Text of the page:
HERB DONALDSON: Evander and I were involved in meeting with the police to make sure that there wouldn't be any police interference because at that time, the police took a position that the only time you could dress up in drag was on Halloween. And this was going to be a gala affair in which, if you wanted to go in drag, you could. It wasn't Halloween. And then the police went back on their word.

EVANDER SMITH: But they told us in advance that they had changed their minds.

UNIDENTIFIED JOURNALIST #2: So what actually happened, then, that night?

DONALDSON: We were the attorneys there at the door, and we were there to make sure that everything was on the up-and-up so that there couldn't be any reason to make any arrests.

SMITH: Right.

DONALDSON: And then they started coming in, making inspections. They were the plainclothes police. They would come in - I remember there was a fire inspection.

SMITH: That's right. We had several...

DONALDSON: There was a health inspection.

SMITH: Right.

DONALDSON: And I think it was about the fourth inspection. We just said...

SMITH: Where we said, that's enough inspections for one night.

DONALDSON: That we said no. If you want to come in...

SMITH: And either give us your ticket or the search warrant.

DONALDSON: And it was - it really was completely unplanned. They didn't know what to do, and we didn't know what to do.

UNIDENTIFIED JOURNALIST #2: Were you standing facing each other or...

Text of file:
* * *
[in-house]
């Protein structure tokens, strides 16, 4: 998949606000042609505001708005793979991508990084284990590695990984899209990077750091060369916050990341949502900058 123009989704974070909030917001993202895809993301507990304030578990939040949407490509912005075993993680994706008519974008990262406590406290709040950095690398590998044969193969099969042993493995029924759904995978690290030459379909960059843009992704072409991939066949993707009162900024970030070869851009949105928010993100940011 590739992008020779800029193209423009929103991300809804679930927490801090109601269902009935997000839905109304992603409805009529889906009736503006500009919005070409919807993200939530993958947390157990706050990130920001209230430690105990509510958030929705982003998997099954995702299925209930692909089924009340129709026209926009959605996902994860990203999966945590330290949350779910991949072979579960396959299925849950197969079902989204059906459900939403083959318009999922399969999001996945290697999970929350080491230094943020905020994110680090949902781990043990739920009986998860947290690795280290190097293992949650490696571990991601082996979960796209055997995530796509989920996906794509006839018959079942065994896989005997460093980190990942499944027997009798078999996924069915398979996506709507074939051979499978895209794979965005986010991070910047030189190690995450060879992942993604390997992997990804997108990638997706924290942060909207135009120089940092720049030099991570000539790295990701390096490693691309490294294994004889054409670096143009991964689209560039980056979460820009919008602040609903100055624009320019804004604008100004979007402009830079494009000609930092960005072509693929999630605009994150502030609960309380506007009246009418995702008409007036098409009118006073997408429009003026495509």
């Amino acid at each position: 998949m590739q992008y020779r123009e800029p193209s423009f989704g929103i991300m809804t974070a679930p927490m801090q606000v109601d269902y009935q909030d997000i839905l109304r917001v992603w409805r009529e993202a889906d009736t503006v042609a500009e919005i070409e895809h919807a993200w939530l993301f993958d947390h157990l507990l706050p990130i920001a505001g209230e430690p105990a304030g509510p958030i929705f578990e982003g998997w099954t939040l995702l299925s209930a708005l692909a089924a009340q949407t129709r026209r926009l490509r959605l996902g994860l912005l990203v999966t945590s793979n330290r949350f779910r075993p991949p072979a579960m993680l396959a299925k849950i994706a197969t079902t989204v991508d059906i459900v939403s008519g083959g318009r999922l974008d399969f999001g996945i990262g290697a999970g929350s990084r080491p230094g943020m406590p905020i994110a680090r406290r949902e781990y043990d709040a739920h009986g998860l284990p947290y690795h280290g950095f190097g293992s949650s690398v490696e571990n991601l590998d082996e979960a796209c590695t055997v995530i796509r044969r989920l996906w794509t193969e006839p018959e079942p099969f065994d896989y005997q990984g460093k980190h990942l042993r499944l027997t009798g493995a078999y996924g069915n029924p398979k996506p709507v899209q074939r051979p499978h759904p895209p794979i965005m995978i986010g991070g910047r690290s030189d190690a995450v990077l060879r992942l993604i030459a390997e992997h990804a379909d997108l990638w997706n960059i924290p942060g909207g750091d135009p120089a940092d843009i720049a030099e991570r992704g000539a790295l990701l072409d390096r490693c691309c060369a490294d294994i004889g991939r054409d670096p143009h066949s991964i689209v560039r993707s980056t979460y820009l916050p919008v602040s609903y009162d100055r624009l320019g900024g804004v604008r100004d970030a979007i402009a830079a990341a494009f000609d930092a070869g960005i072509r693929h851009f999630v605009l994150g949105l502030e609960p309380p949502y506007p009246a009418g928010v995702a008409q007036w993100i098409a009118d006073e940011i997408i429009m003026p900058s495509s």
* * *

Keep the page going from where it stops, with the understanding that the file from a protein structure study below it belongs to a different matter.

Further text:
SMITH: We were frightened.

DONALDSON: We were just standing there, and they were standing there because, you know, they didn't know what to do, either.

SMITH: They didn't. They didn't believe that we would stand them up.

DONALDSON: They could have gone right past us, except they...

SMITH: They didn't know what their rights were.

DONALDSON: They were they were afraid of us, too.

SMITH: Right.

DONALDSON: Then all of a sudden, there were - a whole bunch of police in uniform came. I thought that, you know, when police arrested you, they said, you're under arrest. And I just...

SMITH: And they never did tell us that.

DONALDSON: And they grabbed me, one on each side. And I said, am I under arrest? And what a silly question - am I under arrest? They were - and they'd already hauled you off to the...


DONALDSON: ...Paddy wagon. And then they put us in jail.

SMITH: They sure as to hell did.

DONALDSON: But for a while...

MARCUS: There was a court case, and it led to dramatic changes in San Francisco. There were new organizations formed. I knew nothing about this ball, and I just love hearing Evander and Herb talk about this event. They were both young attorneys. One worked for himself. The other worked for a fancy law firm.


DONALDSON: Sometimes, Evander and I will talk. And the kids coming up now - they can't - I tell you, they can't enjoy their freedom as much as we have because they take it for granted - that it was always like this, that they could walk arm-in-arm and kiss on the street and so forth. And, I mean, I've represented several couples who were arrested for having a hand on the other's knee in a bar, having something as innocent as that.